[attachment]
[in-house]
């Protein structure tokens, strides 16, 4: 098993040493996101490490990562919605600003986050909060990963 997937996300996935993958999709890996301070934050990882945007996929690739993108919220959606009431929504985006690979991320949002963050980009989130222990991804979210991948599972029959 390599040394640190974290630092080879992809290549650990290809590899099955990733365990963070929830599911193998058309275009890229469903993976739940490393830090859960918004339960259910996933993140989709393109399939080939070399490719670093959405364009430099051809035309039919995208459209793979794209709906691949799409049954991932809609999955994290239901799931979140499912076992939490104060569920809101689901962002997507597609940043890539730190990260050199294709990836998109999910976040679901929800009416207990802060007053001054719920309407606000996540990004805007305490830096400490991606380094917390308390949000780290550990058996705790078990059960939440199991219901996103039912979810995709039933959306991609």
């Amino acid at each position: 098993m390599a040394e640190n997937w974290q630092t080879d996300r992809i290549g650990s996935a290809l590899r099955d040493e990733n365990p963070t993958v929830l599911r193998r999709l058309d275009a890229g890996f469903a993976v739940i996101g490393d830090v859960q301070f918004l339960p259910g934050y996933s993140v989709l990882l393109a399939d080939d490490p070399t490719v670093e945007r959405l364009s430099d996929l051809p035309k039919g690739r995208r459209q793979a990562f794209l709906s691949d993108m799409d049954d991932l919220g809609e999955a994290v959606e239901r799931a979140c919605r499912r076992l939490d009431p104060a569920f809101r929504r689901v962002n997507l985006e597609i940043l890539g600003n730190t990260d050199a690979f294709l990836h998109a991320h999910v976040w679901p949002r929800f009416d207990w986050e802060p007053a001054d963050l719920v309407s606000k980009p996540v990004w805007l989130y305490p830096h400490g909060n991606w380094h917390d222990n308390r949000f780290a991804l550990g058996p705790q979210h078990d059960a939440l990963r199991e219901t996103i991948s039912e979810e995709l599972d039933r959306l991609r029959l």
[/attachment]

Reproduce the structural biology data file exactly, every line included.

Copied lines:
[in-house]
């Protein structure tokens, strides 16, 4: 098993040493996101490490990562919605600003986050909060990963 997937996300996935993958999709890996301070934050990882945007996929690739993108919220959606009431929504985006690979991320949002963050980009989130222990991804979210991948599972029959 390599040394640190974290630092080879992809290549650990290809590899099955990733365990963070929830599911193998058309275009890229469903993976739940490393830090859960918004339960259910996933993140989709393109399939080939070399490719670093959405364009430099051809035309039919995208459209793979794209709906691949799409049954991932809609999955994290239901799931979140499912076992939490104060569920809101689901962002997507597609940043890539730190990260050199294709990836998109999910976040679901929800009416207990802060007053001054719920309407606000996540990004805007305490830096400490991606380094917390308390949000780290550990058996705790078990059960939440199991219901996103039912979810995709039933959306991609």
């Amino acid at each position: 098993m390599a040394e640190n997937w974290q630092t080879d996300r992809i290549g650990s996935a290809l590899r099955d040493e990733n365990p963070t993958v929830l599911r193998r999709l058309d275009a890229g890996f469903a993976v739940i996101g490393d830090v859960q301070f918004l339960p259910g934050y996933s993140v989709l990882l393109a399939d080939d490490p070399t490719v670093e945007r959405l364009s430099d996929l051809p035309k039919g690739r995208r459209q793979a990562f794209l709906s691949d993108m799409d049954d991932l919220g809609e999955a994290v959606e239901r799931a979140c919605r499912r076992l939490d009431p104060a569920f809101r929504r689901v962002n997507l985006e597609i940043l890539g600003n730190t990260d050199a690979f294709l990836h998109a991320h999910v976040w679901p949002r929800f009416d207990w986050e802060p007053a001054d963050l719920v309407s606000k980009p996540v990004w805007l989130y305490p830096h400490g909060n991606w380094h917390d222990n308390r949000f780290a991804l550990g058996p705790q979210h078990d059960a939440l990963r199991e219901t996103i991948s039912e979810e995709l599972d039933r959306l991609r029959l």